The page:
As we all know, President Donald Trump was inaugurated yesterday. Unbeknownst to many, however, the day also marked another inauguration much closer to home: the People’s Inauguration. Beginning at Woodruff Park in downtown Atlanta, hundreds of people marched to City Hall and held a press conference, releasing a list of demands to Atlanta’s city government. Event leaders called upon the Atlanta municipality to protect the human rights of its most jeopardized residents.
Atlanta is accustomed to marches. An even larger and more publicized march than the People’s Inauguration is the Atlanta March for Social Justice & Women, held today. But what distinguished the People’s Inauguration was the breadth of its constituents – and the size of its vision. Led by local immigrant-rights activists, the coalition responsible for the People’s Inauguration included diverse organizations with deep histories of struggle for human rights in the metro Atlanta area. Some stakeholders in the coalition and their campaigns include: Black Lives Matter Atlanta, which fights for black people and calls for marijuana decriminalization; Southerners On New Ground (SONG), which fights for queer and trans people of color and advocates municipal court reforms; Georgia Latino Alliance for Human Rights (GLAHR), which fights for undocumented individuals and the cessation of deportee detainment; the Council on American-Islamic Relations: Georgia Chapter (CAIR), which fights for Muslim-Americans and resists registries based on religious, national or racial identity; and labor unions that fight for workers and urge Atlanta to redress wage theft.
The People’s Inauguration was more than just a laundry list, however, of coalition partners and their initiatives. Instead, it represented a freshly-forged solidarity and the launch of a vision for the city of Atlanta. The centerpiece of that vision is the concept of sanctuary city. Into the fray of superheated campaign rhetoric and contested legal definition, the People’s Inauguration demanded that Atlanta declare itself a sanctuary city: a municipal asylum guarding the human rights of its undocumented, black, Muslim, trans and queer, poor and displaced residents. Each of these communities are newly endangered at the dawn of the Trump presidency. In such a time, the People’s Inauguration signals that it will not be enough for Atlanta to be “too busy to hate.” Atlanta must actively be busy against hate. It must center the voices of its most vulnerable and shelter them from the gathering forces of white nationalism and corporatocracy — weaponized white privilege and predatory capitalism.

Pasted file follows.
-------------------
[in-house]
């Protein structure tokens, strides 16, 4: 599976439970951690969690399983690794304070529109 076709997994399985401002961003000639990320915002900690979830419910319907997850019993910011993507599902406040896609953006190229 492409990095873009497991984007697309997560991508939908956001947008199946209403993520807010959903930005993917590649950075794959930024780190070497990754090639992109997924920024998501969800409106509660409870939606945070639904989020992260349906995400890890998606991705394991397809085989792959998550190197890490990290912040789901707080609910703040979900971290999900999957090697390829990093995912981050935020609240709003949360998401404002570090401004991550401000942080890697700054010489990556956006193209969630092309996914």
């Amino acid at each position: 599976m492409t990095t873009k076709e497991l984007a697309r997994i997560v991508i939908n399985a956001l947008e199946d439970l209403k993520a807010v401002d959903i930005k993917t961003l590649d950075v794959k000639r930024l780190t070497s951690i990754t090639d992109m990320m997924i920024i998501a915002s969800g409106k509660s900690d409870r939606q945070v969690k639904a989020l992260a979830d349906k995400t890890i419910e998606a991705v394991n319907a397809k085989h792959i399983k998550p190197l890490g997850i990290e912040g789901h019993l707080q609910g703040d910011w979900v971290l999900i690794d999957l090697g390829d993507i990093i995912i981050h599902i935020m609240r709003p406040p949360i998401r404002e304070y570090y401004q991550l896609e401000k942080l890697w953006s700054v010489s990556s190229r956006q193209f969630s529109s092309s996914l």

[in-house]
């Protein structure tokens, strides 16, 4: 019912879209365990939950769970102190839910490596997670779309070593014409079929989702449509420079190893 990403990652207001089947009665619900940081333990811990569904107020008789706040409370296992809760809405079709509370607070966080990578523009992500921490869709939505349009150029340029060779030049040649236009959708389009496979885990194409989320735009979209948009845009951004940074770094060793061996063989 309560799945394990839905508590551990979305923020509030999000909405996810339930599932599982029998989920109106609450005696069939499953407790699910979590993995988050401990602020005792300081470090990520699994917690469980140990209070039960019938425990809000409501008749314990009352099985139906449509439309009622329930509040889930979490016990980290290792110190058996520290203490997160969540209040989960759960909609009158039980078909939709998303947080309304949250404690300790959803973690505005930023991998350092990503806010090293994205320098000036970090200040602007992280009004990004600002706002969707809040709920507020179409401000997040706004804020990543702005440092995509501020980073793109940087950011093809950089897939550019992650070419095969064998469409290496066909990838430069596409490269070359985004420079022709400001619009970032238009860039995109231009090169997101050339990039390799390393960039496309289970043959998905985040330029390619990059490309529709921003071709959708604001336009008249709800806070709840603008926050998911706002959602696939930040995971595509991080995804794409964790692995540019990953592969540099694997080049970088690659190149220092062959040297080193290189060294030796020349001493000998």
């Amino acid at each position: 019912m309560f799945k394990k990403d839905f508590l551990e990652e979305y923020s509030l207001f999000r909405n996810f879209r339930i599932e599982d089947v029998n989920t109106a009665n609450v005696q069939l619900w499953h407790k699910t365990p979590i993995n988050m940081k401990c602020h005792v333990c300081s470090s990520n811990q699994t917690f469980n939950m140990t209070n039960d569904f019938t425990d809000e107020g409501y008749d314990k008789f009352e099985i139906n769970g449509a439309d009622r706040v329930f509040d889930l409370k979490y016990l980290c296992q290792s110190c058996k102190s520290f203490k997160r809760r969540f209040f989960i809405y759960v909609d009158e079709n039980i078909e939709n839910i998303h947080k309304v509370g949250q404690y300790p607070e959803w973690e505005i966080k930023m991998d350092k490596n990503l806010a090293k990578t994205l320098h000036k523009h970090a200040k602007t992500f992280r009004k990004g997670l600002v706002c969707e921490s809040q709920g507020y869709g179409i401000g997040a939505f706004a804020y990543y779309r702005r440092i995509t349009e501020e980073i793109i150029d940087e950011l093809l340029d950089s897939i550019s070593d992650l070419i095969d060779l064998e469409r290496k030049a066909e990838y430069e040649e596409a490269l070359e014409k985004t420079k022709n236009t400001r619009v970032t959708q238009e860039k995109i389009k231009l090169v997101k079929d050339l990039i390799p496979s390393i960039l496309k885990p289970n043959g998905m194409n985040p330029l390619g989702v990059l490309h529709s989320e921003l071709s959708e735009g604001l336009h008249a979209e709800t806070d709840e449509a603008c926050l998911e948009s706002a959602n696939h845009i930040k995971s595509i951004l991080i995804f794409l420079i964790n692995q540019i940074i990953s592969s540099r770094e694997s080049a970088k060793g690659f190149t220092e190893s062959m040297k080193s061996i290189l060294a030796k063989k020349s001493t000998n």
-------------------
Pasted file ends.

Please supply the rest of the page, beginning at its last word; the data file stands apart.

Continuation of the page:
It behooves an institution like Emory to consider well what part it will play in this moment. 202 faculty and 1,330 students wrote to President Claire Sterk Nov. 20 demanding that Emory protect its undocumented students through several concrete actions including administrative and legal support, protection from Immigration and Customs Enforcement (ICE), and financial aid. Emory seems to be seeking to honor these demands, while complying with federal laws. But even apart from our own institution’s efforts, the people of Emory’s home city are on the march. I encourage concerned faculty, students and staff to make the vision of the People’s Inauguration our charter: to take up its demands as a study document and point of discussion, to discern where its policy actions intersect with Emory University, and to liaise with the coalition’s leaders. The viability of sanctuary on campus and sanctuary in the city are interrelated – perhaps even interdependent.
Collin Cornell is a PhD candidate in the Laney Graduate School from Hammondsport, New York.